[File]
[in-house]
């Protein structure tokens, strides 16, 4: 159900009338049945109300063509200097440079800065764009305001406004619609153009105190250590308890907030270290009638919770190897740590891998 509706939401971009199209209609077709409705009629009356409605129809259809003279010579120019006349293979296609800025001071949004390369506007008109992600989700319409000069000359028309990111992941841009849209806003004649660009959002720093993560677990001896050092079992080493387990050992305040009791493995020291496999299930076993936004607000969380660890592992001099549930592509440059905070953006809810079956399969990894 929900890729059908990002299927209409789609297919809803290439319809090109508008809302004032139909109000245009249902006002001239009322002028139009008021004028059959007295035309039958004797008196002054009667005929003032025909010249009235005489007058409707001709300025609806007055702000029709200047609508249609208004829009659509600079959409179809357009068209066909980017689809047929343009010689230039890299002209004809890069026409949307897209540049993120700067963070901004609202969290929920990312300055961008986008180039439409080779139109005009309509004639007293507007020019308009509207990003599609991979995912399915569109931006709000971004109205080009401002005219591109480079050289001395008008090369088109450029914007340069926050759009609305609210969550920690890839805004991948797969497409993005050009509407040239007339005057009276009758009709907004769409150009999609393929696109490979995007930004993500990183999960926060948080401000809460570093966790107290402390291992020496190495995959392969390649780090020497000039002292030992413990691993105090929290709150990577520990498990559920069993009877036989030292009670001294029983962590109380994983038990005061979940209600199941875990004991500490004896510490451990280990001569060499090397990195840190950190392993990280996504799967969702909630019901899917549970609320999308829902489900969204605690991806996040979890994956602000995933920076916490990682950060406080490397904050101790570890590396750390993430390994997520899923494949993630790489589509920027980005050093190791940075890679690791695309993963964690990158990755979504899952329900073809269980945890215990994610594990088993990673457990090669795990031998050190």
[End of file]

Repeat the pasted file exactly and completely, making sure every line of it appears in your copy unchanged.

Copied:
[in-house]
């Protein structure tokens, strides 16, 4: 159900009338049945109300063509200097440079800065764009305001406004619609153009105190250590308890907030270290009638919770190897740590891998 509706939401971009199209209609077709409705009629009356409605129809259809003279010579120019006349293979296609800025001071949004390369506007008109992600989700319409000069000359028309990111992941841009849209806003004649660009959002720093993560677990001896050092079992080493387990050992305040009791493995020291496999299930076993936004607000969380660890592992001099549930592509440059905070953006809810079956399969990894 929900890729059908990002299927209409789609297919809803290439319809090109508008809302004032139909109000245009249902006002001239009322002028139009008021004028059959007295035309039958004797008196002054009667005929003032025909010249009235005489007058409707001709300025609806007055702000029709200047609508249609208004829009659509600079959409179809357009068209066909980017689809047929343009010689230039890299002209004809890069026409949307897209540049993120700067963070901004609202969290929920990312300055961008986008180039439409080779139109005009309509004639007293507007020019308009509207990003599609991979995912399915569109931006709000971004109205080009401002005219591109480079050289001395008008090369088109450029914007340069926050759009609305609210969550920690890839805004991948797969497409993005050009509407040239007339005057009276009758009709907004769409150009999609393929696109490979995007930004993500990183999960926060948080401000809460570093966790107290402390291992020496190495995959392969390649780090020497000039002292030992413990691993105090929290709150990577520990498990559920069993009877036989030292009670001294029983962590109380994983038990005061979940209600199941875990004991500490004896510490451990280990001569060499090397990195840190950190392993990280996504799967969702909630019901899917549970609320999308829902489900969204605690991806996040979890994956602000995933920076916490990682950060406080490397904050101790570890590396750390993430390994997520899923494949993630790489589509920027980005050093190791940075890679690791695309993963964690990158990755979504899952329900073809269980945890215990994610594990088993990673457990090669795990031998050190």